Review: The LEGO Movie Videogame

This review is based on the Xbox One version of The LEGO Movie Videogame.

Movie tie-in games with movies (and less frequently, television series) are generally a mess for video game developers. There is a huge opportunity for businesses financially and gamers on the narrative and entertainment fronts to get more of a world that interests them, but it often ends up as a creatively damaged and critically panned mess: the gaming industry has reached a point where even blockbuster movies have a mobile or free to play game at most as an interactive entertainment companion piece of content, rather than rush out another fully priced but under developed game.

The LEGO Movie Videogame is the first game in a very long time that has impressed me as a complete entertainment experience in and of itself, that also enriches the movie experience. There were a lot of circumstances in its favour: a long standing game premise and base mechanics that originated nearly a decade ago with the first LEGO Star Wars, an even longer history of affinity for the LEGO brand of brick toys with millions of fans and substantial use of the content and talents behind the movie in the game.

If you have played a LEGO adventure game before, you know what’s going on here. The player gets to control one or more characters from level to level with a variety of objects to build, destroy, activate and use to navigate from point to point while fully immersed in the LEGO world. Single round studs are still everywhere as the in-game currency, a huge selection of characters reside in every level for collection and a bunch of powerful upgrades such as red bricks which can multiply collected stud values or detect hidden collectibles can be acquired by completing a variety of challenges. Basic actions such as jumping, climbing and swinging around the levels are paired with the ability to construct tools such as ladders, switches and launching pads to get past a series of checkpoints. Special character abilities like Batman and Wonder Woman’s grappling hook/lasso for various hooks or a robot’s ability to hack computer terminals will also come in handy, and the new distinction between regular and master builders (a shout out to the real folks at LEGO who design and create their most ambitious designs) place an additional importance on using the most powerful building minifigs such as Vitruvius to get through the levels.

What sets this game apart from the tried and true format is the vast variety of intellectual property used for the broadest set of characters ever: the stars of the movie such as Emmet and Wyldstyle are paired with the heroes of the DC universe, classic philosophers and artists, seemingly randomly selected figures from smaller sets (shout out to Ice Cream Mike!) and more with all of the major voice actors from the movie providing their talents for custom dialogue as well. The combination of movie clips used before and after each chapter keeps the narrative consistent with the movie, and the surprisingly deeply library of voice work from the likes of Chris Pratt, Elizabeth Banks, Morgan Freeman and Will Ferrell add a lot of life to the game specific narrative and jokes.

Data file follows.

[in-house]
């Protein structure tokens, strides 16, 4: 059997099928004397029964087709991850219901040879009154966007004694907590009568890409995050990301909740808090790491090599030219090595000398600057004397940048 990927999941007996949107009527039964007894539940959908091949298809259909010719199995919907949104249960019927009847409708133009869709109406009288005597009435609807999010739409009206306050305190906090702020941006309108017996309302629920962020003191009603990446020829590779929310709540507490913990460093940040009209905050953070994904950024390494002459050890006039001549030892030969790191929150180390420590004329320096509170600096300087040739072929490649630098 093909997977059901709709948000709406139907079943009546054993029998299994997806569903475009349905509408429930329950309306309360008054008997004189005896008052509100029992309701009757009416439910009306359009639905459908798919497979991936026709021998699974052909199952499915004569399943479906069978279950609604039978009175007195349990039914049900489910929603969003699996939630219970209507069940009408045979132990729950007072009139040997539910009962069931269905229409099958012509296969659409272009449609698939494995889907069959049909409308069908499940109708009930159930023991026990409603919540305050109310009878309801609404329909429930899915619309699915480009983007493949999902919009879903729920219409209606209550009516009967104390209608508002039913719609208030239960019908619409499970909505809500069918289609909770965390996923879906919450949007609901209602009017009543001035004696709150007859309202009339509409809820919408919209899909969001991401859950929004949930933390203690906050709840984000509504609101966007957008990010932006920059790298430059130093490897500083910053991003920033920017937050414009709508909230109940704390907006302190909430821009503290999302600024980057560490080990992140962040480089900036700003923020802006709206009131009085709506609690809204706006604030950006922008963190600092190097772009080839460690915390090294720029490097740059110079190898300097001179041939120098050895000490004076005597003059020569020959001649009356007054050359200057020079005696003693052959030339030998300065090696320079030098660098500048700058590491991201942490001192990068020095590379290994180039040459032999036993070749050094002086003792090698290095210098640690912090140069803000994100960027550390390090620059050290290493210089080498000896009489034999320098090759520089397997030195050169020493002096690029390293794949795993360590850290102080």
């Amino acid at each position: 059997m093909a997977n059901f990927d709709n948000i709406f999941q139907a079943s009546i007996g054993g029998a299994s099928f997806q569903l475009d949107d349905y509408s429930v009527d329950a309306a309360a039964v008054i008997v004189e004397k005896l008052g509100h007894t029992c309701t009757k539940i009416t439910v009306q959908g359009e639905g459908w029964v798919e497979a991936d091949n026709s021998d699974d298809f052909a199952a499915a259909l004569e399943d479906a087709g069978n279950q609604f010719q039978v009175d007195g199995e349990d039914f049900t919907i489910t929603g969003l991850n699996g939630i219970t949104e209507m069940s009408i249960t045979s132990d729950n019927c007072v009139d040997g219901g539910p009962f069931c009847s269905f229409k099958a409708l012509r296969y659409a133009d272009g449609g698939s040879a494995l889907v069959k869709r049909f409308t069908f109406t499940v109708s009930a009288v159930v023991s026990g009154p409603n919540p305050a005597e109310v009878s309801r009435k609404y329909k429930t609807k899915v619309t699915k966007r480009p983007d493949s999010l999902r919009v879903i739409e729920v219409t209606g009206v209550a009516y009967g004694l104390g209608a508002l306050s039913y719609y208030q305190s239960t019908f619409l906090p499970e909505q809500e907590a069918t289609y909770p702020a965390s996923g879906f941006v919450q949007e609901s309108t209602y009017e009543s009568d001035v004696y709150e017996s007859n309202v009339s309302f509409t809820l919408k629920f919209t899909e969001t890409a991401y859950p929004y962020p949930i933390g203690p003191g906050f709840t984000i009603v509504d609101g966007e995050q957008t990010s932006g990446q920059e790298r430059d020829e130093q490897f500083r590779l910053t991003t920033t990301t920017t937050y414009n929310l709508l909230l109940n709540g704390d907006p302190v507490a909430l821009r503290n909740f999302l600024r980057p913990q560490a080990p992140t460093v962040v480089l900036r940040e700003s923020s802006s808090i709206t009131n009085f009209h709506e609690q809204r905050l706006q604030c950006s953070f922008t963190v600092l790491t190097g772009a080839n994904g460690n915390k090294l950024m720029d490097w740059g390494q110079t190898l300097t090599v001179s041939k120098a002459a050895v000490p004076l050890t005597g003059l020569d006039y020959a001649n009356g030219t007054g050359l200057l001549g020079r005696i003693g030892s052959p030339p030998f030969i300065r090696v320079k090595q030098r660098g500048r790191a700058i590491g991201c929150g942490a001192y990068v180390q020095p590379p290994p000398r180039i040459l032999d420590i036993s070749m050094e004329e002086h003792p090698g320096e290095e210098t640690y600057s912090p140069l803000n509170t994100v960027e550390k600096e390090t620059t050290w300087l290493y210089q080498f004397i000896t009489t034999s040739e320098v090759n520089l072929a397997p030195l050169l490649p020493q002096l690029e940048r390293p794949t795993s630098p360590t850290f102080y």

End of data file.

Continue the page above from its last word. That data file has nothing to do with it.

I want to be careful about describing a plot that ties in directly to a movie that just came out in theatres, but it definitely takes the same journey as the film while streamlining it to pace the game. It nails the careful balance of allowing the brilliant, charming and delightful film to take the narrative lead while keeping the game moving at a brisk pace from level to level and giving it the freedom to add levels and boss battles that aren’t in lockstep with the movie. More than any of the previous LEGO experiences from TT Games, this game draws upon its audience’s history with and reverence for the Danish toy maker’s brand of interchangeable bricks as well as its modern renaissance with licensed sets, paired with a childhood fondness and/or an adult appreciation for the different types of fun that the toys can offer. In my case, it speaks to me deeply as a gamer who has loved their toys my entire life: I still buy new sets on a semi-regular basis so that I can pair them in the kind of pseudo-fiction that singular officially licensed sets will not provide (LEGO HULK SMASH PUNY SUPERMAN), but this game comes awfully close when you get to create fun pairings like Green Lantern and Gandalf or Shakespeare with a rocket launcher carrying robot SWAT officer. If this game really takes off and TT Games continues to acquire additional licenses to its overall group of creative worlds who buy into the LEGO video game universe, I hope to one day get the kind of dream pairing like Michelangelo the artist (already in the game) and Michelangelo the Ninja Turtle (a joke made in the movie but not currently possible in the game) as additional downloadable content!

The LEGO Movie Videogame faced the same challenge as its movie tie-in: can it create an interesting and worthwhile experience on its own, while tying in to the mass market movie that it connects with? On that front, it delivers a satisfying experience by creating a pragmatic and fair balance of corporate interests and an authentic gaming experience for those who know and love the LEGO style of games from TT Games. There’s nothing here that creates a sea change in video gaming or even substantial changes to the longstanding franchise paradigm, but fans of the movie or the previous games will have an awesome time with a game designed both by and for passionate LEGO fans.

Rating: 4 out of 5 stars

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